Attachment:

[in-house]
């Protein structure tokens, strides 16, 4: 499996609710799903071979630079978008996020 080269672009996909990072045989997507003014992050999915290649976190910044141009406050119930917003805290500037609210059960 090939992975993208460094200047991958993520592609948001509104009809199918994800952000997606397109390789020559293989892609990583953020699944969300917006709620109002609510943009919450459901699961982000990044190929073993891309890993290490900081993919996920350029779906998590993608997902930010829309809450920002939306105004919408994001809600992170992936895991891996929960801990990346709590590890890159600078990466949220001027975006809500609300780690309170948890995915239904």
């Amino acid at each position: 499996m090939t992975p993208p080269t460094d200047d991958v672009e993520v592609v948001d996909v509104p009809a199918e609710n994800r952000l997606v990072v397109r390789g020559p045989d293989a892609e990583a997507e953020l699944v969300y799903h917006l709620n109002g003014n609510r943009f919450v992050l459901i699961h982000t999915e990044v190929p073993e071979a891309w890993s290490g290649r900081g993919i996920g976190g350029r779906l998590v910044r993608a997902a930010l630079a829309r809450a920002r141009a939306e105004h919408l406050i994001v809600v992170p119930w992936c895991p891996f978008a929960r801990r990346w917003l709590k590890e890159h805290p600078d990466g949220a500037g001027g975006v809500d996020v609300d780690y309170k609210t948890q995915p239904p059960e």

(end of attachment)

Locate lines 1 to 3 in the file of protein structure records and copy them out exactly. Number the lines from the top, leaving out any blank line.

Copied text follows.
[in-house]
């Protein structure tokens, strides 16, 4: 499996609710799903071979630079978008996020 080269672009996909990072045989997507003014992050999915290649976190910044141009406050119930917003805290500037609210059960 090939992975993208460094200047991958993520592609948001509104009809199918994800952000997606397109390789020559293989892609990583953020699944969300917006709620109002609510943009919450459901699961982000990044190929073993891309890993290490900081993919996920350029779906998590993608997902930010829309809450920002939306105004919408994001809600992170992936895991891996929960801990990346709590590890890159600078990466949220001027975006809500609300780690309170948890995915239904």
């Amino acid at each position: 499996m090939t992975p993208p080269t460094d200047d991958v672009e993520v592609v948001d996909v509104p009809a199918e609710n994800r952000l997606v990072v397109r390789g020559p045989d293989a892609e990583a997507e953020l699944v969300y799903h917006l709620n109002g003014n609510r943009f919450v992050l459901i699961h982000t999915e990044v190929p073993e071979a891309w890993s290490g290649r900081g993919i996920g976190g350029r779906l998590v910044r993608a997902a930010l630079a829309r809450a920002r141009a939306e105004h919408l406050i994001v809600v992170p119930w992936c895991p891996f978008a929960r801990r990346w917003l709590k590890e890159h805290p600078d990466g949220a500037g001027g975006v809500d996020v609300d780690y309170k609210t948890q995915p239904p059960e």